Azurite and Malachite are considered BFF’s in the mineral world, both similar in their personalities, inseparable and often found hanging out with Dioptase on special occasions.
The reason Azurite and Malachite are so often found as aggregates together is because they are almost chemically identical. Azurite, a rich cobalt to midnight blue, Cu3(CO3)2(OH)2 and Malachite, a deep forest green, Cu2(CO3)(OH)2. By breaking down the chemical composition we can conclude that Malachite is more oxidized than the Azurite due to increased water content and represents a later stage of oxidation to cause the change in colour from blue to green. As Azurite holds less water within its composition it is therefore less susceptible to this colour changing oxidation.
Both Copper minerals are produced by the weathering of Copper ore deposits and malachite often pseudomorphs after Azurite. A pseudomorph refers to substation from one mineral to another whilst retaining the original external form and dimensions.
The mineral difference in water content and its reaction with copper accounts for a wide variety of stunningly beautiful specimens. The already fascinating forms in which each mineral is found adds even more to the mystique of this combination. Azurite crystals are monoclinic and can form prismatic crystals. Specimens are typically massive to nodular and are commonly stalactitic in form. The fine crystals in a structured arrangement make for some fantastic sparkle in our rings and pendants!
Malachite famous for its banded shades of green, often forms as botryoidal, fibrous or stalactitic masses. The botryoidal habit is reminiscent of a bunch of grapes and when in an aggregate alongside azurite can be a spectacular site.
In rare occasions Dioptase can be found in company with these vivid materials. A copper-coloured mineral itself, Dioptase is classified as copper cyclosilicate with a chemical composition of CuSiO2(OH)2 and belonging to the trigonal crystal system.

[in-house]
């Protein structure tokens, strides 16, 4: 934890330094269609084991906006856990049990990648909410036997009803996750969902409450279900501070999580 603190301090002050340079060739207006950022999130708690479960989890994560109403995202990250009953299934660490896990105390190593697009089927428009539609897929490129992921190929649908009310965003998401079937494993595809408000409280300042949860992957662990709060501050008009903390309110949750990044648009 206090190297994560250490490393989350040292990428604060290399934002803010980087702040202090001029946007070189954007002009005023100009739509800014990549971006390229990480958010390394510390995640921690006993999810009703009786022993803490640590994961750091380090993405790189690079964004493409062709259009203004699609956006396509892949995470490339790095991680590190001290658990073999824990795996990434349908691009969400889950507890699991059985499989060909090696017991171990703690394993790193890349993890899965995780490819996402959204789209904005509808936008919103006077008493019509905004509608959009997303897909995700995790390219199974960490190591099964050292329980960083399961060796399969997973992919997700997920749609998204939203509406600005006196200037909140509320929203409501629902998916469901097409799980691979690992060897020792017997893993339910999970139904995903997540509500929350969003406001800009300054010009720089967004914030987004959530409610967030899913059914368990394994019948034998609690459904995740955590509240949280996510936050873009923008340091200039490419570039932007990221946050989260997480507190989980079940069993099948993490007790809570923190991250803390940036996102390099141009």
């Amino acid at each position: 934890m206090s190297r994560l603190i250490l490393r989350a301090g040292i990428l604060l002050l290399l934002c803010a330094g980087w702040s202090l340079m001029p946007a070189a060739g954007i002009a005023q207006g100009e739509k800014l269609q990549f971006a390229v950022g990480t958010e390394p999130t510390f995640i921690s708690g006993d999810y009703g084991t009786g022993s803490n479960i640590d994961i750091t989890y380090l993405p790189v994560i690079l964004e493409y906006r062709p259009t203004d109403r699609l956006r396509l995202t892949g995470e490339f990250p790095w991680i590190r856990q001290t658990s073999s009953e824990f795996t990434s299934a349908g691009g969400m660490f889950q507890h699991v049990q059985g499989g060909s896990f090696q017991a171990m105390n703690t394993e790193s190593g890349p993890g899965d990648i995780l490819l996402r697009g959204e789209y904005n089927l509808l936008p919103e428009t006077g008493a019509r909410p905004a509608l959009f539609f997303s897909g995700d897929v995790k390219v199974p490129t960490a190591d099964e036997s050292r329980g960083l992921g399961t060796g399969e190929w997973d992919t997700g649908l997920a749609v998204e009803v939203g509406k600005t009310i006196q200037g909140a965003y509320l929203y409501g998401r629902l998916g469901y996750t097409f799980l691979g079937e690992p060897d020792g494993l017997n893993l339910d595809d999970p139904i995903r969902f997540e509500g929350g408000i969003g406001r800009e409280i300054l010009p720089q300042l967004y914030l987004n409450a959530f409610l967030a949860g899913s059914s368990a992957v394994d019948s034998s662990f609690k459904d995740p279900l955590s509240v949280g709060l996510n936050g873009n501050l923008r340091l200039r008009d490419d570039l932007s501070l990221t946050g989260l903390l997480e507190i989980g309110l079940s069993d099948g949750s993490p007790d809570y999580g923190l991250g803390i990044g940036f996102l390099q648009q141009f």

A dramatic, almost emerald-green colour, Dioptase crystals are highly lustrous and are generally well-formed six-sided prisms terminated by rhombohedra. Although crystals are rarely large, specimens can be breath taking when in a cluster or as a fine scattering of crystals over their whitish carbonate matrix.
Bunny Bedi, owner and designer at Made in Earth, has always had a soft spot for this combination of minerals. “Azurite Malachite is always high on my list of stones to buy. The beauty of this gorgeous combination is that each piece has a unique appearance. Different mining locations produce vastly different qualities of pattern, colour intensities and inclusions. We have some amazing rings and pendants in our galleries, with truly spectacular and clearly defined Dioptase crystals and others with a ‘druzy’ of Fibrous Malachite and Azurite crystals”.
Blue and green should always be seen: Rule Number 1. Often when we see a colourful cabochon or faceted stone with multiple minerals and inclusions a second thought doesn’t cross our minds of how or why they interact. The consumer may only see a stone for its visual feast but those of us obsessed by gemstones know that, in gemmology, there’s a reason for everything and here at Made in Earth we also love to capture these colourful and playful combinations in our jewellery collection.
The title of “Gemologist” carries more than just knowledge and skills, it also suggests a person who is perpetually intrigued by the marvels of minerals and delicacy of crystallography and, I’d say, a fascination with the universe in general. Rocks and minerals leak a story of the past. As we study these million to billion-year-old specimens we can relive some of the conditions our planet has seen. More specifically, the microscopic investigation of inclusions in gemstones also tells a tale, where crystal has been, where it has come from and how old it is.
The Sikhote-Alin Meteorite is the largest observed meteorite fall in modern history. It is estimated that over 23,000kg fell that morning leaving behind 120 craters, the largest measuring 6 x 26 metres, with debris covering an elliptical area of 1.62km. The pre-atmospheric size of meteorite body was suggested to weigh over 1000 tonnes and more than 70 tonnes estimated to have reach the Earth’s surface. From this, 8,500 specimens have been collected, the largest weighing in at 1,725kg!
Kind of like a big-time celebrity who is notoriously private out of the public eye, Sapphire is one of those stones that absolutely everyone has heard about, but no one really knows anything about. “They’re the blue one’s, yeah?” Obviously not private in a Kardashian way, more like a Beyoncé situation. Yes, I just compared sapphires to Beyoncé; perhaps Kate (the Duchess of Cambridge) is more appropriate Bey is an Emerald girl after all.